// by Casey Cammilleri in Strategic Credential Abuse
It’s tempting to re-use the same password for multiple online accounts. Many of us have done it (it’s OK; this is a safe space). Convenient as it seems, this action puts you at high risk to get hacked via credential stuffing.
What’s credential stuffing?
This type of attack recycles previously stolen passwords to gain access to a user’s other, unrelated accounts. People using the same password for multiple online logins fuels successful credential-stuffing attacks.
Even if you have a “strong” password, no amount of capital letters and numbers will protect you if it’s used for every account. When password reuse is discovered, it creates an all-access pass for attackers. That means they gain entry into protected accounts full of personal and private information.
How is it different from brute-force attacks?
The difference between a brute-force attack and credential stuffing is this: brute force attacks make repeated attempts to guess your password, while credential stuffing directly attempts to log in using known stolen credentials from publicly or privately available breaches.
How does credential stuffing play out?
For the sake of example, let’s say a user has an account on ABC.com. One day, a hacker breaches the site.
Fast-forward a couple of months. An online attacker targets a company called Acme Corp., an organization that rarely has users update their passwords. The online attacker gets their hands on a list of Acme employees. They search the ABC.com breach from a few months ago for accounts Acme employees had on ABC.com.
In this process, the hacker finds an email address associated with an ABC.com account. The hacker uses the breach to collect this email address and its associated password. Using this password – under the assumption it’s reused -- the attacker attempts to log in to the organizational email portal.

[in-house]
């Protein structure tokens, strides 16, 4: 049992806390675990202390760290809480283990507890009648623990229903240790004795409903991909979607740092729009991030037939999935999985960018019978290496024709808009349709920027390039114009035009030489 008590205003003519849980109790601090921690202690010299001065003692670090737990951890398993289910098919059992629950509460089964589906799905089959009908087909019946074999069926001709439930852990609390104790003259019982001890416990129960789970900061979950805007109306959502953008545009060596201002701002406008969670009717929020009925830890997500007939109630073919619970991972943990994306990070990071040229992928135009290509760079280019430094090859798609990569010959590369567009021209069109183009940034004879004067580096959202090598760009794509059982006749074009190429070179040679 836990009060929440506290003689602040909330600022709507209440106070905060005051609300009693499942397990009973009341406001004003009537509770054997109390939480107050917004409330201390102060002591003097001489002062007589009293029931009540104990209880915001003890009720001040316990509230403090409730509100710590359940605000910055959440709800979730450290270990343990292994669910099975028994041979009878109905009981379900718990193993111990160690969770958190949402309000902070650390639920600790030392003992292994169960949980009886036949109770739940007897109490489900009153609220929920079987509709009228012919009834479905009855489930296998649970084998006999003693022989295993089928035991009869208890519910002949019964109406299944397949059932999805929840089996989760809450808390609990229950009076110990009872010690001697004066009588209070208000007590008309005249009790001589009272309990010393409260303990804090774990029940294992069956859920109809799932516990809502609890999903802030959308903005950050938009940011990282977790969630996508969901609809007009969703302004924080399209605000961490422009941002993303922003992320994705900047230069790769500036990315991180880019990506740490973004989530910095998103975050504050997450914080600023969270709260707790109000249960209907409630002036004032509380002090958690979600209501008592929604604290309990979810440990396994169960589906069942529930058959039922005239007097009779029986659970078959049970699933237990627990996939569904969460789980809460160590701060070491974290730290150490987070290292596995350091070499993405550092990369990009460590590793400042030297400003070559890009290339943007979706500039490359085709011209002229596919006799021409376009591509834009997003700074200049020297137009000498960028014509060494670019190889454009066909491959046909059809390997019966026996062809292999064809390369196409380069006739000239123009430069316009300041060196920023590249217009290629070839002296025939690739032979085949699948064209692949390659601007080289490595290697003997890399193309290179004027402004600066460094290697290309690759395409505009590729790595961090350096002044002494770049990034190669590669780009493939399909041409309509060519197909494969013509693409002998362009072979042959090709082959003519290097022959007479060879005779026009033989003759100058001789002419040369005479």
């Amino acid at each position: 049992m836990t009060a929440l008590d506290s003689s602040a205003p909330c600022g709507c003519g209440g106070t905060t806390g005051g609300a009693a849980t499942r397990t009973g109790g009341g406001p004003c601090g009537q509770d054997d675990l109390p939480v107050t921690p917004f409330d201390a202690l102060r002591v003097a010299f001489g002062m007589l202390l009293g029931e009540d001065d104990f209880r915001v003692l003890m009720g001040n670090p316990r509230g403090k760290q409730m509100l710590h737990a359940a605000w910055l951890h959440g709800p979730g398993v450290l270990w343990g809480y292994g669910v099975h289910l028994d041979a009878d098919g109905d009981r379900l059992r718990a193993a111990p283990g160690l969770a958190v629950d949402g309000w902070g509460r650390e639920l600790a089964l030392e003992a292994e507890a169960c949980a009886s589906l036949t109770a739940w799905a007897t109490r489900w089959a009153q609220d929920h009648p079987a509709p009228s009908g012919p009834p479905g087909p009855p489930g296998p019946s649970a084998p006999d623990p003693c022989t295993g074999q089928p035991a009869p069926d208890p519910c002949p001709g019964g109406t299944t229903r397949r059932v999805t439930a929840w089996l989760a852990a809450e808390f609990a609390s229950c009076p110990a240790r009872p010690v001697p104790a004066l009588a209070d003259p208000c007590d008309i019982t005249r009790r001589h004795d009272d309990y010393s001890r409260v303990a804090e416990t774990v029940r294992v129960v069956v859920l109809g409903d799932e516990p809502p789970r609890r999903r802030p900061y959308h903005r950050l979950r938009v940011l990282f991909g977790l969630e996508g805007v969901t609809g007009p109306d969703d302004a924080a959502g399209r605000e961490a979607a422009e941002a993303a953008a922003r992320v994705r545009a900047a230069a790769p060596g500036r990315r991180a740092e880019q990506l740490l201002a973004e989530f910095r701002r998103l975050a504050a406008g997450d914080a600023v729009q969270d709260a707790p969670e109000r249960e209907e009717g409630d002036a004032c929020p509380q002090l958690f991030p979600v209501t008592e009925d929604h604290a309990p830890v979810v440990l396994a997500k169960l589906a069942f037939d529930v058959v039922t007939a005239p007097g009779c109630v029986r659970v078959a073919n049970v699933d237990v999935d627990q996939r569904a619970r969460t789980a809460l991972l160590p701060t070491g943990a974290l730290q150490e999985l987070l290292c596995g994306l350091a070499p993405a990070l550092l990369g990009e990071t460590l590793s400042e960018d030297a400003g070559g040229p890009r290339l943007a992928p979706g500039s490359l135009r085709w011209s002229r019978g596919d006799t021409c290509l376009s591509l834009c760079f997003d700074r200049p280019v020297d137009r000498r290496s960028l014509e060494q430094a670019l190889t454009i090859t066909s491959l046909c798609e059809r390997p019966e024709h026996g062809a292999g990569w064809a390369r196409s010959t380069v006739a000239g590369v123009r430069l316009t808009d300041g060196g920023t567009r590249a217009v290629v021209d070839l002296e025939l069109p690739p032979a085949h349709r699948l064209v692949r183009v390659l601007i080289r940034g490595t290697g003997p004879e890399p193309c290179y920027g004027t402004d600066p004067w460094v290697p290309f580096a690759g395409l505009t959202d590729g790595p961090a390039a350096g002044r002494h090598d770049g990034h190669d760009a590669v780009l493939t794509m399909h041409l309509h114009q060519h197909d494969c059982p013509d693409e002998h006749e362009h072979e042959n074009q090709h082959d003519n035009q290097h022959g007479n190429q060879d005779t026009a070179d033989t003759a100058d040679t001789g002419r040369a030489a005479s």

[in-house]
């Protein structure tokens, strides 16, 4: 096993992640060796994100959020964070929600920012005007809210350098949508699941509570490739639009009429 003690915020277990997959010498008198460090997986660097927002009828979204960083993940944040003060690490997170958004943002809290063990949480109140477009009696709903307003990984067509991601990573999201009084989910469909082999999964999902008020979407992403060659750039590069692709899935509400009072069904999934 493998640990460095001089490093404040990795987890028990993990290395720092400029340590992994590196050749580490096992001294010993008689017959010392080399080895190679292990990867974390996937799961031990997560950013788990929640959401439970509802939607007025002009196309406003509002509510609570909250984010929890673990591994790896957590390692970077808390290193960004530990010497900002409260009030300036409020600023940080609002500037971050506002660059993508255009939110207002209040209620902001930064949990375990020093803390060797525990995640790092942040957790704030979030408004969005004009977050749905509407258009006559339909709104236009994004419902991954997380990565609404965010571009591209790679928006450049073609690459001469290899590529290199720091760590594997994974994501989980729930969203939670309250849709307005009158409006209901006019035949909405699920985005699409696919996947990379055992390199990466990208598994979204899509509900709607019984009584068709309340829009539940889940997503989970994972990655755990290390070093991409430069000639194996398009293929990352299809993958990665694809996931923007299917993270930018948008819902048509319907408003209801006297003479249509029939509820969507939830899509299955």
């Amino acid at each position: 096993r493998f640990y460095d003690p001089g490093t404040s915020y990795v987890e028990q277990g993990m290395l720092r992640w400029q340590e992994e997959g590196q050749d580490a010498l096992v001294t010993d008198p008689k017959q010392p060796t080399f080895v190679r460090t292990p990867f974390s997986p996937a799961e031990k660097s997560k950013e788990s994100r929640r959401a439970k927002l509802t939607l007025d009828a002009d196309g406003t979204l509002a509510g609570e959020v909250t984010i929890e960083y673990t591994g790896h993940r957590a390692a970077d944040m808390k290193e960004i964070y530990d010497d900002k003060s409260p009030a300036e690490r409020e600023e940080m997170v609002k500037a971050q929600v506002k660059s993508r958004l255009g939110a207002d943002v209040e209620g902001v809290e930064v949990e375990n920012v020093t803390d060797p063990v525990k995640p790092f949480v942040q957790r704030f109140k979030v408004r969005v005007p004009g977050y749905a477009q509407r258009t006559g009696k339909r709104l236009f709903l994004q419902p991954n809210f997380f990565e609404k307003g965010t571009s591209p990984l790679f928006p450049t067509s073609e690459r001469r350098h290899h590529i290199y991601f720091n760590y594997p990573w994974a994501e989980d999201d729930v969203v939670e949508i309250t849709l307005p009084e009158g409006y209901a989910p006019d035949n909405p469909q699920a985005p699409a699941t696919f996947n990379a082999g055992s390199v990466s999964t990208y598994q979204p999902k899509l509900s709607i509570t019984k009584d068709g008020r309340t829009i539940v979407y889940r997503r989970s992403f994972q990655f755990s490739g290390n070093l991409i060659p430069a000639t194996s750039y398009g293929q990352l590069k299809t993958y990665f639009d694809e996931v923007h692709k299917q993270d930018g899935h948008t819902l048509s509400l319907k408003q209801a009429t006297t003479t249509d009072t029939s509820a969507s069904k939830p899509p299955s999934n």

And ... queue victory music … success. The hacker successfully logs into this user’s account, because they now have valid credentials without having to brute force a login portal.
The deadly trio that allowed this hack to happen:
- Password reuse
- Lack of regular user password resets
- Poor cyber hygiene
Why is this a risk?
Beyond gaining access to multiple online logins, hackers can leverage successful credential-stuffing attacks to:
- Exploit other vulnerabilities requiring credentials
- Authenticate to remote desktop or VPN services
- Access sensitive company information
- Carry out more complicated phishing attacks
How can I prevent this?
Take the following precautions to protect your users and your organization from credential-stuffing attacks.
- Implement Multi-Factor Authentication (you can learn more about MFA, here).
- Make sure users regularly reset their passwords.
- Ensure updated passwords cannot be identical or similar to previous ones.
- Include an explanation of credential stuffing and prevention methods in your security awareness training.
- Register for services that monitor breach data. These will notify you if users with your domain are identified in a breach. Try haveibeenpwned -- specifically, its domain search services -- to check if you have an account that’s been compromised in a data breach.
- Continuously audit users’ passwords against commonly used password lists and breach data.
- Only expose vital authentication endpoints.